Language Processing and Acquisition in Languages of Semitic, Root-Based, Morphology

Editor
| University of Haifa
HardboundAvailable
ISBN 9789027224965 (Eur) | EUR 130.00
ISBN 9781588112347 (USA) | USD 195.00
 
e-Book
ISBN 9789027296689 | EUR 130.00 | USD 195.00
 
This book puts together contributions of linguists and psycholinguists whose main interest here is the representation of Semitic words in the mental lexicon of Semitic language speakers. The central topic of the book confronts two views about the morphology of Semitic words. The point of the argument is: Should we see Semitic words’ morphology as “root-based” or “word-based?” The proponents of the root-based approach, present empirical evidence demonstrating that Semitic language speakers are sensitive to the root and the template as the two basic elements (bound morphemes) of Semitic words. Those supporting the word-based approach, present arguments to the effect that Semitic word formation is not based on the merging of roots and templates, but that Semitic words are comprised of word stems and affixes like we find in Indo-European languages. The variety of evidence and arguments for each claim should force the interested readers to reconsider their views on Semitic morphology.
[Language Acquisition and Language Disorders, 28]  2003.  vi, 394 pp.
Publishing status: Available
Table of Contents
“This is a well-structured book with a number of excellent chapters on linguistic and psycholinguistic aspects of Semitic morphology. It is obvious that Shimron has succeeded in turning a polarized debate about the nature of Semitic morphology into a fertile ground for linguistic analyses and experimental research that yielded solid if not always coherent findings.”
Cited by

Cited by 21 other publications

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2011. Morphological analysis in learning to read pseudowords in Hebrew. Applied Psycholinguistics 32:3  pp. 553 ff. Crossref logo
Beck, David
2017.  In The Cambridge Handbook of Linguistic Typology,  pp. 325 ff. Crossref logo
Berman, Ruth A.
2016.  In Acquisition and Development of Hebrew [Trends in Language Acquisition Research, 19],  pp. 1 ff. Crossref logo
Berman, Ruth A.
2017.  In Lexical Polycategoriality [Studies in Language Companion Series, 182],  pp. 343 ff. Crossref logo
Daniels, Peter T.
2012. The Native Syriac Linguistic Tradition. Historiographia Linguistica 39:2-3  pp. 327 ff. Crossref logo
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2019. Morphological richness, transparency and the evolution of morphonotactic patterns . Folia Linguistica 53:s40-s1  pp. 85 ff. Crossref logo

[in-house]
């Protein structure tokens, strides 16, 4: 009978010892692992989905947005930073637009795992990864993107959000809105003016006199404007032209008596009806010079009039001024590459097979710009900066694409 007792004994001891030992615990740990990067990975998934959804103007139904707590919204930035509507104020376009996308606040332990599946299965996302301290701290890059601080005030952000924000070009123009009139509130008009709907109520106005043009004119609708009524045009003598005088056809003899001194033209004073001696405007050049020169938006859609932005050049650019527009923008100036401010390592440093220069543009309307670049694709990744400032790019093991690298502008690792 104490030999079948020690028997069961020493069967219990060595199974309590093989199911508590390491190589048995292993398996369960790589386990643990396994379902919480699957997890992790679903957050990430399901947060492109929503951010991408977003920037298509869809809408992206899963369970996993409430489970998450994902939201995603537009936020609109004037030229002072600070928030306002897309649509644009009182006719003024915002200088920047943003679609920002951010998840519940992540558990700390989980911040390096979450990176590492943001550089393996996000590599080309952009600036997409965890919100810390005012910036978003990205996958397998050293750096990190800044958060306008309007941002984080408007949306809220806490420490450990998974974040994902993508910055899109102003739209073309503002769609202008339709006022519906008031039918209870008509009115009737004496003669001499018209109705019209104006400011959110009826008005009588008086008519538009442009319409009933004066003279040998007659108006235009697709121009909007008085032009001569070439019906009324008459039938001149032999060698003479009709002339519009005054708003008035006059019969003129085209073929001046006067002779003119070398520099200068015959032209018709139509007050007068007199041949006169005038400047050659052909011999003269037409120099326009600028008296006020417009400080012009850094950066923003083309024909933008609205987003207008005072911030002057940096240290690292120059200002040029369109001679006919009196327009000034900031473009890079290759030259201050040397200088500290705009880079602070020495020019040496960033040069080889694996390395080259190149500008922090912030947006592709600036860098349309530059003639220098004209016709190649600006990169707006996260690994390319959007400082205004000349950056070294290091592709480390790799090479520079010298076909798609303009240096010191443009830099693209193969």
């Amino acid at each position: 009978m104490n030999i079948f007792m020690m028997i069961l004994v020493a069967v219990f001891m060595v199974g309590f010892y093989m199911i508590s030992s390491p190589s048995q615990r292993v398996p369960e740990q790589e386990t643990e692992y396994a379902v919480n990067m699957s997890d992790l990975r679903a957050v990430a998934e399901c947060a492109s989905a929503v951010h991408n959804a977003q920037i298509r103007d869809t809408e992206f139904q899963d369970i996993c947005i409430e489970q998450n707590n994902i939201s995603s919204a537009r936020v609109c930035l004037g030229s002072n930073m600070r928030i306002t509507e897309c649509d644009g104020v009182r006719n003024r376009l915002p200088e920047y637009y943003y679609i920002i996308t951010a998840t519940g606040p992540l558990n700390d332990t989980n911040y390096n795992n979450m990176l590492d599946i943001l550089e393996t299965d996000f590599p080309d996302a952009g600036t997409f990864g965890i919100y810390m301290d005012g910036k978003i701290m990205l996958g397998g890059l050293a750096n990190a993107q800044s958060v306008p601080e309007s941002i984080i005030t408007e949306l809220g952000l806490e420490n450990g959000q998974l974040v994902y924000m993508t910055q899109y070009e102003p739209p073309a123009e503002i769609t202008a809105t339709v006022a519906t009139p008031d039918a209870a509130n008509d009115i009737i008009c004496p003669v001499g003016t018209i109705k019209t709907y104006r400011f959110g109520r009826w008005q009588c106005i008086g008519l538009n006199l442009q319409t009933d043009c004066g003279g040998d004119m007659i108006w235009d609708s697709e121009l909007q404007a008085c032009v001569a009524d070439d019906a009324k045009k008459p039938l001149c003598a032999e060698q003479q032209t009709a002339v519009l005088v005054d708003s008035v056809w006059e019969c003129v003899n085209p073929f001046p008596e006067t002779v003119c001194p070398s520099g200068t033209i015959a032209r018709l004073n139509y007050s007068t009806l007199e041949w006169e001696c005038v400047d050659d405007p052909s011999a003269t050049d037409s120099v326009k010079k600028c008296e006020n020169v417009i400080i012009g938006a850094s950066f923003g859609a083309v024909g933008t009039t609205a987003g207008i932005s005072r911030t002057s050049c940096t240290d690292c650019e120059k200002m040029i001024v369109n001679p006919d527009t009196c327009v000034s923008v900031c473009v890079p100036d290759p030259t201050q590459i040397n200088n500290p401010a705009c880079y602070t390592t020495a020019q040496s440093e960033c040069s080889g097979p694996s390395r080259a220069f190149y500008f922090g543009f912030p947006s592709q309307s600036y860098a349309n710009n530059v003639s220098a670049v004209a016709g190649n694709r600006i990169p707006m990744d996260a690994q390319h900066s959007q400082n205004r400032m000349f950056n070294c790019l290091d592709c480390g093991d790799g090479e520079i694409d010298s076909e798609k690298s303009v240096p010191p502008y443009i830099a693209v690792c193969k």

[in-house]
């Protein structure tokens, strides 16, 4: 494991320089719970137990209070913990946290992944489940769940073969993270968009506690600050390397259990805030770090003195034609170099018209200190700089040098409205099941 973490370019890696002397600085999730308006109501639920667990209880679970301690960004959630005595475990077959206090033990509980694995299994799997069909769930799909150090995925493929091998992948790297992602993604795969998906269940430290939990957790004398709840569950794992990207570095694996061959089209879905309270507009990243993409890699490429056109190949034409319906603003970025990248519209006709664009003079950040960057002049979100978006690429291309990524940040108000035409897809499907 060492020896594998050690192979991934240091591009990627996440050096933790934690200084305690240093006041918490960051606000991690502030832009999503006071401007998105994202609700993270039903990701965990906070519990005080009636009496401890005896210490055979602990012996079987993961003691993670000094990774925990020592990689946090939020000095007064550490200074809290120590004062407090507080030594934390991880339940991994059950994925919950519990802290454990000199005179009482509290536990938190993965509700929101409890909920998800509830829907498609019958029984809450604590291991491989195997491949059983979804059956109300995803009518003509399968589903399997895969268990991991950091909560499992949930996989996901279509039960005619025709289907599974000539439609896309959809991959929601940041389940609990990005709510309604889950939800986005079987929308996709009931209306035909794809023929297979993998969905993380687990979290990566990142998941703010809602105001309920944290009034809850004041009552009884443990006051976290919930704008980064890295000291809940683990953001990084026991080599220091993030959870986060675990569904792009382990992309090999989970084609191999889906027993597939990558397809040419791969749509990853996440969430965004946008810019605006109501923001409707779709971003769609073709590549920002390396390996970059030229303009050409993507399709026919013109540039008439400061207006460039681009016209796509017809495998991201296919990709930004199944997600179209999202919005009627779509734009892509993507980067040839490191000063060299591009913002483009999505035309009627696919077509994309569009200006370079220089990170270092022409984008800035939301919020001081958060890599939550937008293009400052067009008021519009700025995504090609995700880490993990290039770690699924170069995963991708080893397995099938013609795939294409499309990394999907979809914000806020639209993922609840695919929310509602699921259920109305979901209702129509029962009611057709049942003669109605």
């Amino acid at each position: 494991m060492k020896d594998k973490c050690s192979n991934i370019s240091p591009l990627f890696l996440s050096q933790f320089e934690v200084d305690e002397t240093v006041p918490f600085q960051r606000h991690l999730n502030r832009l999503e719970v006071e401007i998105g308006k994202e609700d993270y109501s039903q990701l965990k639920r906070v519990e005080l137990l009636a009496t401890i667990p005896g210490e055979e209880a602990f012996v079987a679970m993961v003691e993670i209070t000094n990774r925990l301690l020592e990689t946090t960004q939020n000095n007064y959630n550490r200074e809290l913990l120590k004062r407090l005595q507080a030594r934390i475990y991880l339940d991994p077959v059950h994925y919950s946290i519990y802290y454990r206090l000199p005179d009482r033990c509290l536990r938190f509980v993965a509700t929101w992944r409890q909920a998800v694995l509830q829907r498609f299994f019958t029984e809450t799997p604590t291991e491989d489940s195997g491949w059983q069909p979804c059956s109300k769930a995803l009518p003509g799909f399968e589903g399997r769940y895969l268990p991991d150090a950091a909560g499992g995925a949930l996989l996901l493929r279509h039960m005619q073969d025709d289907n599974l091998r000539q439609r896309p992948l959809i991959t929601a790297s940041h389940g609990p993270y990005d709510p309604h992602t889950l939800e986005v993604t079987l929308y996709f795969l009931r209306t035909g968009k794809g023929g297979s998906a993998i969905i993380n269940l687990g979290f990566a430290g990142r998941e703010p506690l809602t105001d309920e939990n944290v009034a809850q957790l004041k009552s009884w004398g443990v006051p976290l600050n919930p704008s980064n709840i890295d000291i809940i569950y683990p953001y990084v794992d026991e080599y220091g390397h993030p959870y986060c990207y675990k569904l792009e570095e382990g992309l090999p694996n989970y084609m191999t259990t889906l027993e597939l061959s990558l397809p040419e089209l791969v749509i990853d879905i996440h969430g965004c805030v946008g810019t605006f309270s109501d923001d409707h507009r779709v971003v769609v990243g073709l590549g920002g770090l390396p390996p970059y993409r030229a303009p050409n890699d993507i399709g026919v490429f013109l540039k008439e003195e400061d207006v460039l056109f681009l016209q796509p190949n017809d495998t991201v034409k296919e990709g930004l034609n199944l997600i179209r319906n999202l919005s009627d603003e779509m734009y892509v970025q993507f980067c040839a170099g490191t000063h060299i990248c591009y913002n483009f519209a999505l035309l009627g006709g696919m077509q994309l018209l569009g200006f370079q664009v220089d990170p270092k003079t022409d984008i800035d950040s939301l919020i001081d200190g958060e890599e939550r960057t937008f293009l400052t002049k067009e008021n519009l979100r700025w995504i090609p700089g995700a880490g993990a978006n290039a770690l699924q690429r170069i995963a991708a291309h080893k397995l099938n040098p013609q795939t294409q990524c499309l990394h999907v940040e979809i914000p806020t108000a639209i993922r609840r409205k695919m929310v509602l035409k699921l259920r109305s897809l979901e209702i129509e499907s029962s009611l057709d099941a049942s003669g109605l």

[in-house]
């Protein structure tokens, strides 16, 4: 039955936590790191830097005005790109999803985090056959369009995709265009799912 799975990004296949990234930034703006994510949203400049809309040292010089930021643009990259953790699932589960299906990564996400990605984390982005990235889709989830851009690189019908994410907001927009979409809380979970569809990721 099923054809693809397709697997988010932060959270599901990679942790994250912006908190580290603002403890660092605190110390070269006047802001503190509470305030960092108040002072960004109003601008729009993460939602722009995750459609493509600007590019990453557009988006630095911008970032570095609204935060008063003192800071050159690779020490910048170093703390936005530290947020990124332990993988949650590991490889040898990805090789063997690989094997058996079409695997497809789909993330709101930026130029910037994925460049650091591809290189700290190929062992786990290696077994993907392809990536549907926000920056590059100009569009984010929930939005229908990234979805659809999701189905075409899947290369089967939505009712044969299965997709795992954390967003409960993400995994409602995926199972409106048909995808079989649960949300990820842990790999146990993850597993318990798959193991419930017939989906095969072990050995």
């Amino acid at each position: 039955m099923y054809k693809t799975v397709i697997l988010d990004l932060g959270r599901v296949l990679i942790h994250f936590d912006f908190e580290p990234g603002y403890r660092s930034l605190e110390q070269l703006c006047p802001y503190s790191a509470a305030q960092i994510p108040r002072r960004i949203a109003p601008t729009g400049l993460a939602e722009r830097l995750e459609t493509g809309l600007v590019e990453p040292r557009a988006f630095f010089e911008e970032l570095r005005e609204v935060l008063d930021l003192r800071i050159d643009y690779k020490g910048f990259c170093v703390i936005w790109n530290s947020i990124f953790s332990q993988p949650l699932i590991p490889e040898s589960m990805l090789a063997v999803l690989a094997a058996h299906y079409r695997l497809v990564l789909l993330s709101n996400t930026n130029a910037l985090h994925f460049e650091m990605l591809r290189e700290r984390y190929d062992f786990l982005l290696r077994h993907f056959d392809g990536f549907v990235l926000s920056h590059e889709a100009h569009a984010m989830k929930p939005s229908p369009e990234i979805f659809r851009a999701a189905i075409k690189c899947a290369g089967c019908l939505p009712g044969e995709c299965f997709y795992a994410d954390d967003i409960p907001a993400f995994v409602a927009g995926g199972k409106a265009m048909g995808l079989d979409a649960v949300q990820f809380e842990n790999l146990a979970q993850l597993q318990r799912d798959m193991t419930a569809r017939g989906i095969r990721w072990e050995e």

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2013.  In Systems and Frameworks for Computational Morphology [Communications in Computer and Information Science, 380],  pp. 35 ff. Crossref logo
Kaplan, Dafna & Ruth Berman
2015. Developing linguistic flexibility across the school years. First Language 35:1  pp. 27 ff. Crossref logo
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2021.  In All Things Morphology [Current Issues in Linguistic Theory, 353],  pp. 395 ff. Crossref logo
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2015. Variation and change in instrument noun formation in Hebrew and its relation to the verbal system. Word Structure 8:1  pp. 1 ff. Crossref logo
Pariente, Itsik
2012. Grammatical paradigm uniformity. Morphology 22:4  pp. 485 ff. Crossref logo
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Wattad, Haneen & Salim Abu Rabia
2020. The Advantage of Morphological Awareness Among Normal and Dyslexic Native Arabic Readers: A Literature Review. Reading Psychology 41:3  pp. 130 ff. Crossref logo

This list is based on CrossRef data as of 28 july 2022. Please note that it may not be complete. Sources presented here have been supplied by the respective publishers. Any errors therein should be reported to them.

Subjects & Metadata
BIC Subject: CFDC – Language acquisition
BISAC Subject: LAN009000 – LANGUAGE ARTS & DISCIPLINES / Linguistics / General
ONIX Metadata
ONIX 2.1
ONIX 3.0
U.S. Library of Congress Control Number:  2002027972 | Marc record